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Chapter 24
5 – Deglutition & The Stomach
Deglutition
• A bolus is a soft, rounded mass of food that is
formed in the mouth when food is mixed
with saliva.
Deglutition
– Once the bolus is swallowed, it passes from the
mouth into the pharynx.
Deglutition
• The pharynx is a funnel-shaped tube that
starts at the back of the mouth and runs down
the neck where it opens into the esophagus
posteriorly and the larynx anteriorly.
Deglutition
• The esophagus is a hollow muscular tube that
connects the pharynx to the stomach.
Deglutition
• Deglutition (swallowing) is the movement of
food from the mouth into the stomach.
Deglutition
• Deglutition occurs in three stages:
1. The voluntary stage
2. The pharyngeal stage
3. The esophageal stage
Deglutition
1. The voluntary stage starts when the bolus is
forced to the back of the oral cavity and into
the pharynx by the movement of the
tongue.
Deglutition
2. The pharyngeal stage begins when the bolus
moves into the pharynx and the brain stem
sends impulses to the epiglottis to close the
opening of the larynx which prevents the
bolus from entering the trachea.
Deglutition
3. The esophageal stage begins once the bolus
enters the esophagus; during this phase
peristalsis pushes the bolus into the
stomach.
Deglutition
• Peristalsis is a progression of successive
muscular contractions that occurs in the
muscularis of the GI tract.
The Stomach
• The stomach is a J-shaped enlargement of the
GI tract that connects the esophagus to the
duodenum.
The Stomach
• The stomach has four main regions:
1. The cardia
2. The fundus
3. The body
4. The pylorus
The Stomach
1. The carida surrounds the superior opening of
the stomach.
The Stomach
2. The fundus is the rounded portion superior
to and to the left of the cardia.
The Stomach
3. The body is the large central portion of the
stomach inferior to the fundus.
The Stomach
4. The pylorus is the region of the stomach that
connects the duodenum; it communicates
with the duodenum via a sphincter called
the pyloric sphincter.
The Stomach
• **The stomach wall is composed of the same
four basic layers of the GI tract, with certain
modifications.
The Stomach
• **Recall – the four layers of the GI tract are:
the mucosa, the submucosa, the muscularis,
and the serosa.
The Stomach
• **The mucosa of the stomach contains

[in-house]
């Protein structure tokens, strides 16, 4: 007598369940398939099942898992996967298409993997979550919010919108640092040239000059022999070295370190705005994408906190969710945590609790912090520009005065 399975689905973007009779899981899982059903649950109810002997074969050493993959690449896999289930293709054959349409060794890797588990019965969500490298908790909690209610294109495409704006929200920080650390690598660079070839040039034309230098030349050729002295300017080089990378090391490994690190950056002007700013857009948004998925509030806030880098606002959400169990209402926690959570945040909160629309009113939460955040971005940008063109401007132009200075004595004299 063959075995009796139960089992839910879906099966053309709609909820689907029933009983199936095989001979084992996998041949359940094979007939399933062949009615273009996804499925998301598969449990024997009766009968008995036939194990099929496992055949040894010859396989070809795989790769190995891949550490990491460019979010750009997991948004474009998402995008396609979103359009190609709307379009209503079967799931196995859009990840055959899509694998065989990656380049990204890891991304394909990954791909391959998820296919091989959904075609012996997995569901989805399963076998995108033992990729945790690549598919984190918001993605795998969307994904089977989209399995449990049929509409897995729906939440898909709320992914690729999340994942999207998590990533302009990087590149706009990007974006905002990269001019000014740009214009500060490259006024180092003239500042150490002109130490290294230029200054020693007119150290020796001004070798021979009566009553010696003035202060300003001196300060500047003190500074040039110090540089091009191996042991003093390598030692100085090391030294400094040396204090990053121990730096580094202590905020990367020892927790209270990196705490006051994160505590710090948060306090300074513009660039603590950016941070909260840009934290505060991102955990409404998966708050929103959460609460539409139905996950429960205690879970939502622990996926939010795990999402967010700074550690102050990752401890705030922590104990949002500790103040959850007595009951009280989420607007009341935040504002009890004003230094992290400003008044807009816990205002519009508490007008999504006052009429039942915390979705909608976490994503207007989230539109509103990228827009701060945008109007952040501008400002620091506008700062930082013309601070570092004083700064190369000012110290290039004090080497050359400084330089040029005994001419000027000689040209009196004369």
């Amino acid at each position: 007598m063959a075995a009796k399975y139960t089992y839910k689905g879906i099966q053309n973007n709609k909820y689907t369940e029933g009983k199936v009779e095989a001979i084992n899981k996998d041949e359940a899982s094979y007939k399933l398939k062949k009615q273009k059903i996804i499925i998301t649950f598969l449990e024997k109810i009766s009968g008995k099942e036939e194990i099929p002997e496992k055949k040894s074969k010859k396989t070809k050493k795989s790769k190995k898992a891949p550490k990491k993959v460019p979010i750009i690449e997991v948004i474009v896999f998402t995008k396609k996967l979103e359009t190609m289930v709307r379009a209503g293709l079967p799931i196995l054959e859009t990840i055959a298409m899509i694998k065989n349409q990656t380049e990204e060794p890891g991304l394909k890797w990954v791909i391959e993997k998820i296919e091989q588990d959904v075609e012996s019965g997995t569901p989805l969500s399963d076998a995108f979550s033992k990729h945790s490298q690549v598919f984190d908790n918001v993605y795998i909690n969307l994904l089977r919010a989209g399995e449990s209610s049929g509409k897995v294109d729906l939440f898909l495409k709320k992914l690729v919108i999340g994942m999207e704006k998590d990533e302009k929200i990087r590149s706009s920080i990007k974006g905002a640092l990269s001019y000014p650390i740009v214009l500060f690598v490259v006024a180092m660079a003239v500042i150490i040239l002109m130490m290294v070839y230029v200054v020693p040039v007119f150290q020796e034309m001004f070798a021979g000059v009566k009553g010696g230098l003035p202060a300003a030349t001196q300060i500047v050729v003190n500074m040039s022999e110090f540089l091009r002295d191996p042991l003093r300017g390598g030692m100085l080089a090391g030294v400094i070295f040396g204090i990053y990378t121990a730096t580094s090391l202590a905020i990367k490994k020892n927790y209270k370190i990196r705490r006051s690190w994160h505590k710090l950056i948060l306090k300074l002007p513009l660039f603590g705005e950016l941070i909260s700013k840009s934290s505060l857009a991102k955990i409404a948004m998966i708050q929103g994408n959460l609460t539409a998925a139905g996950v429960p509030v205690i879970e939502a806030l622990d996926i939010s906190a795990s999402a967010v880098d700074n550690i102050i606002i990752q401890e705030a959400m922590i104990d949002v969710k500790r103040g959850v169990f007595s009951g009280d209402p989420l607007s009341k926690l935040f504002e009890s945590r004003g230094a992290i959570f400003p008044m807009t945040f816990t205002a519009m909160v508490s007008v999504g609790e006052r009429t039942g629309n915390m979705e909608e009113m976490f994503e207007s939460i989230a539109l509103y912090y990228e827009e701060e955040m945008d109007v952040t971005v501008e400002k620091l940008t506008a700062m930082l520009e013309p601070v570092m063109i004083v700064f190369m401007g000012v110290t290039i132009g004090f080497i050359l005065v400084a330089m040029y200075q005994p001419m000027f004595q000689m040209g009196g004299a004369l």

secretory cells called ‘gastric glands’ that
empty their secretions into narrow channels
called gastric pits.
The Stomach
• Gastric glands are glands in the mucosa of the
stomach; the four types of cells are chief cells,
parietal cells, mucous neck cells and G cells.
The Stomach
1. Chief cells secrete pepsinogen & gastric
lipase
2. Pareital cells secrete hydrochloric acid (HCl)
3. Mucous neck cells secrete mucus
4. G cells secrete gastrin
The Stomach
• **The digestion that occurs in the stomach is
both mechanical and chemical.
The Stomach
1. Mechanical digestion in the stomach
consists of peristaltic movements called
‘mixing waves’ that intensify as food reaches
the pylorus.
The Stomach
• Mixing waves macerate food, mix it with
secretions of the gastric glands, and reduce it
to chyme.
The Stomach
• Chyme is the semifluid mixture of partly
digested food and digestive secretions found
in the stomach and small intestine during the
digestion of a meal.
The Stomach
• **As food reaches the pylorus, each mixing
waves periodically forces about 3 mL of chyme
into the duodenum through the pyloric
sphincter.
The Stomach
– Most of the chyme is forced back into the
stomach where mixing continues; the next wave
pushes the chyme forward again and forces a
little more into the duodenum.
The Stomach
2. Chemical digestion in the stomach consists
of the conversion of proteins into peptides by
pepsin, and triglycerides into fatty acids and
glycerol by the enzymes lingual lipase &
gastric lipase.
The Stomach
• **Pepsin, lingual lipase & gastric lipase are all
activated in extremely acidic environments.
The Stomach
• **Recall – the acid (HCl) is secreted by the
stomach’s parietal cells; it creates a very acidic
environment (pH 2) in the stomach.
The Stomach
• **Recall – ‘pepsinogen’ is secreted by the
stomach’s chief cells.
The Stomach
• **Pepsinogen is converted into active ‘pepsin’
when it comes in contact with HCl.
The Stomach
• The stomach wall is impermeable to most
substances; however, some water,
electrolytes, certain drugs (especially aspirin),
and alcohol can be absorbed through the
stomach lining.
The Stomach
• From the stomach, chyme passes into the
small intestine; chemical digestion in the small
intestine is not autonomous, it depends on
activities of accessory digestive organs.
Homework
• Finish handout:
– “Deglutition & The Stomach”
• Study for mini-quiz